Building him (and he is a male, if you look closely, a stud stallion) required patience in shaping like grey castle walls don’t. A plate or two of difference in the legs, the angle of the head, the girth of the chest, all these things required fine tuning and frequent adjustments. I built the head first, because if you start with the body, scaling the head to it becomes a nightmare (or is it a night stallion?), but even so I had to redesign the body multiple times. And pulling apart reddish brown pieces is a harrowing experience, never knowing when one could snap. And then supporting the weight of the whole horse with the tail required some Technic structure; I admit I fudged it a bit, and things did not quite line up, but it’s a custom creation and not an official set, so who cares? It was built for the studless category of the Style it Up contest (hence I made a stud) but I threw in some gratuitous minifigure-leg cacti to enter it into the Iron Forge, too. Now hopefully I can go back to building castles for a while…
Up next from TBB Auctionhouse, we have this magnificent piece, “Canvas Warrior”, ABS on canvas, by the brilliant artist Markus Rollbühler, circa 2020. Bidding will start at $1M. Do I hear one? You, with the itchy nose. Please note the American Western style, with the Native American astride a horse, riding out of the picturesque Rocky Mountains. Do I hear two? Ah, you, scratching your eyebrow. Note the rippling pectorals, made from a LEGO minifigure torso. This could be the cover of the latest Nora Roberts novel. Do I see a hand for three? You there, lady with the cough, yes. Three million. This is a fine example of stereotypical Wild West art, folks. There’s buckskin fringe, a rifle, even some scrub bushes. Four million, from you, Mr. Itchy Nose. Wonderful. Five? Do I hear five? The impressionistic landscape even includes some plesiosaur flippers. And that horse! It will leap out and impress all your guests? Five! Yes, you on your smartphone. Five million! Going once, going twice, sold!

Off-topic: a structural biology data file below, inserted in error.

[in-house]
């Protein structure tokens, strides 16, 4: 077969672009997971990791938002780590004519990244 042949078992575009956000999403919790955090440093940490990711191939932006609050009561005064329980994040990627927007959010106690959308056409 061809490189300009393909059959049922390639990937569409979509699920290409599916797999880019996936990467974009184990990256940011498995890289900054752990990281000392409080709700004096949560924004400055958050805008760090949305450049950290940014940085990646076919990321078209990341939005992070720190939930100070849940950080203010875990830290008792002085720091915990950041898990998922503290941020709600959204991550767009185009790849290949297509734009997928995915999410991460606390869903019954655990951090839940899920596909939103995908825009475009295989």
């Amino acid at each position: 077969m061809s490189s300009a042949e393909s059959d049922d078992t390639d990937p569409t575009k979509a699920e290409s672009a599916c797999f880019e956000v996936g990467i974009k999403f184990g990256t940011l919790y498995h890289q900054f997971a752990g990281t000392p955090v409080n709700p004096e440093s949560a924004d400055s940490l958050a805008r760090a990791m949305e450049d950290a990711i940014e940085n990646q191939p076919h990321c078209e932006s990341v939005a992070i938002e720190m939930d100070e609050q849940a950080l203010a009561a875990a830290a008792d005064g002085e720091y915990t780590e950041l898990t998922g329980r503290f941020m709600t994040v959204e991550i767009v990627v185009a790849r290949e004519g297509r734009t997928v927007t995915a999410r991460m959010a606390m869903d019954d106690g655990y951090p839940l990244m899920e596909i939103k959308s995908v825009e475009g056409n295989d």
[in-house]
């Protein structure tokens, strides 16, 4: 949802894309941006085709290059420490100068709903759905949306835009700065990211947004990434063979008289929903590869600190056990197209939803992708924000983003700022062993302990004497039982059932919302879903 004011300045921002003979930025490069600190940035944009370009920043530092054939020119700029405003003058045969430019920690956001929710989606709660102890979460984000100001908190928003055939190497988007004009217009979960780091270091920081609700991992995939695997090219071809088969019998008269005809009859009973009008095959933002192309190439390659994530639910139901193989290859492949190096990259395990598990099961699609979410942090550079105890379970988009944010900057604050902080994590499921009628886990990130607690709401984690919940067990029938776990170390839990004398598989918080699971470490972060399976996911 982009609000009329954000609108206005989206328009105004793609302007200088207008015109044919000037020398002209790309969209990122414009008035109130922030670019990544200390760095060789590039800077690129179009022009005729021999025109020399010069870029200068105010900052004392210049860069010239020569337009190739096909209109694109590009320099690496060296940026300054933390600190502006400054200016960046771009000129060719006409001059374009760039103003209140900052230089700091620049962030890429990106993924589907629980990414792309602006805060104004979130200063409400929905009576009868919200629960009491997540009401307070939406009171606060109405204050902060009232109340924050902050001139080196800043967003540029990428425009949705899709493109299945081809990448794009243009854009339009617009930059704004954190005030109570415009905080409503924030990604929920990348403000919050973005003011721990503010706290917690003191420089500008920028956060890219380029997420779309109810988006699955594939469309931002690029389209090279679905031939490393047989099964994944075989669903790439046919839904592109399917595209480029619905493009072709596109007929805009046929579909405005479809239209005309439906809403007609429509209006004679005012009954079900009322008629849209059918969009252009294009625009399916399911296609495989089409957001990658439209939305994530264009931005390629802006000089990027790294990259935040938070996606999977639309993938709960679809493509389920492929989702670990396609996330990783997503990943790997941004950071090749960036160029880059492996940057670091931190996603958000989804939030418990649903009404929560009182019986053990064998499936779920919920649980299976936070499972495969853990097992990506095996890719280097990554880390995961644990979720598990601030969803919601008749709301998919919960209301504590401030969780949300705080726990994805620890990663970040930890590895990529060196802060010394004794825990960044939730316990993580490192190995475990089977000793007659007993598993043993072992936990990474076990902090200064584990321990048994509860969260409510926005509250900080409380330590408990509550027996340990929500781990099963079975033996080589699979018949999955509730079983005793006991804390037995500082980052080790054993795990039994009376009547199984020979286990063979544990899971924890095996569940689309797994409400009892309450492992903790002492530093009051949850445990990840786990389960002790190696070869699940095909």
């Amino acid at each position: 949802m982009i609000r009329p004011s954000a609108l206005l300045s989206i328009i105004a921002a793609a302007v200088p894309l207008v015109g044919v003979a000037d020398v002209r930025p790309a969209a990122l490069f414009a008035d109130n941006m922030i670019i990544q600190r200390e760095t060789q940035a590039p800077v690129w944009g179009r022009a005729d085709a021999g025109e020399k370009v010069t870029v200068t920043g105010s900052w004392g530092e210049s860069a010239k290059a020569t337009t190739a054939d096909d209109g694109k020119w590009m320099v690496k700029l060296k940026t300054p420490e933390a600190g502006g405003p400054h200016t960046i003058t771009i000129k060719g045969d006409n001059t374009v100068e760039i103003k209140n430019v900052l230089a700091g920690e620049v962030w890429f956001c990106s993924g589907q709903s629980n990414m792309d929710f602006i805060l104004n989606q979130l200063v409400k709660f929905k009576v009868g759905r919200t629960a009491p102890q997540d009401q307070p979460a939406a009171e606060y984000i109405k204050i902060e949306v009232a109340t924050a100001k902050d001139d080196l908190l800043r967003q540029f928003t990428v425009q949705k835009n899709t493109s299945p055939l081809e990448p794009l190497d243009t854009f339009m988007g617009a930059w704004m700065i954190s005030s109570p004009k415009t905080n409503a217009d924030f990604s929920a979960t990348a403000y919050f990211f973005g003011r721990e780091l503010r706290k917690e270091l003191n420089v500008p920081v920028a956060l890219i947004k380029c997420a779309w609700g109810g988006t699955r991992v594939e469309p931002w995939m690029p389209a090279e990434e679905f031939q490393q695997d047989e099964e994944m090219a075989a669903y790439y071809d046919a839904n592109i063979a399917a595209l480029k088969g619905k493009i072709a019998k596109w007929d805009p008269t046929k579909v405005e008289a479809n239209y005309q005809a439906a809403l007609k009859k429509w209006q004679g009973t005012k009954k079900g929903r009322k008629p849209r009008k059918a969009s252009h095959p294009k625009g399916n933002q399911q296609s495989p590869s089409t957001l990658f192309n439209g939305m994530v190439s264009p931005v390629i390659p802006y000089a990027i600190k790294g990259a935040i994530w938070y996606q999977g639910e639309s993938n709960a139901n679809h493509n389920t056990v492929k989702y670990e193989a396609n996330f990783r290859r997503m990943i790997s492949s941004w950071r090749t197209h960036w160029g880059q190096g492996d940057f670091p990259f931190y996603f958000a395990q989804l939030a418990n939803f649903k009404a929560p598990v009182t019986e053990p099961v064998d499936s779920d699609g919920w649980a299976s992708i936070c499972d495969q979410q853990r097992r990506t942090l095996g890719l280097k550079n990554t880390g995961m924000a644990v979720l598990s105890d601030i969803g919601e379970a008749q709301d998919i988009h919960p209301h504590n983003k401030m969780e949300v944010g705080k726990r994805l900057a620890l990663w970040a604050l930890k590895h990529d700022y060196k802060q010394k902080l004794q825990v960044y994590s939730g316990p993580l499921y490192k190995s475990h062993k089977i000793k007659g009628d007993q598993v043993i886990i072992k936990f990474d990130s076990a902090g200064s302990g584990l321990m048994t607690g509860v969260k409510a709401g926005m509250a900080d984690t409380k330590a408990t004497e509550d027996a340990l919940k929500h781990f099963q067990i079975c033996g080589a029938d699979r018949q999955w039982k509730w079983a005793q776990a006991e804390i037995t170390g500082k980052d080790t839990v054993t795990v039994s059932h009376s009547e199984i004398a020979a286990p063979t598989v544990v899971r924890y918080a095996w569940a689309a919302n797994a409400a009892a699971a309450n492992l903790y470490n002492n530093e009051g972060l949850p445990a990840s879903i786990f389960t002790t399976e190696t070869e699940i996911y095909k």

Today we get to see one of our favorite LEGO artists might have fared as a more traditional user of ink and paper. We’re quite familiar with the work of 2016 TBB Builder of the Year Grant Masters as a LEGO artist: sometimes it’s an adorable kung fu panda, other times it’s a lifesize steampunk pistol, or even primeval anatomy. Grant is a master of scale and always brings excellent, inventive parts usage to the table.
As related by the builder, this “drawing” is meant to represent the start of the drawing process, the rough shapes and lines only just starting to come together as opposed to a completed, clean rendering. Swooping curves are achieved with whips, katanas, and even a high-pressure sprayer.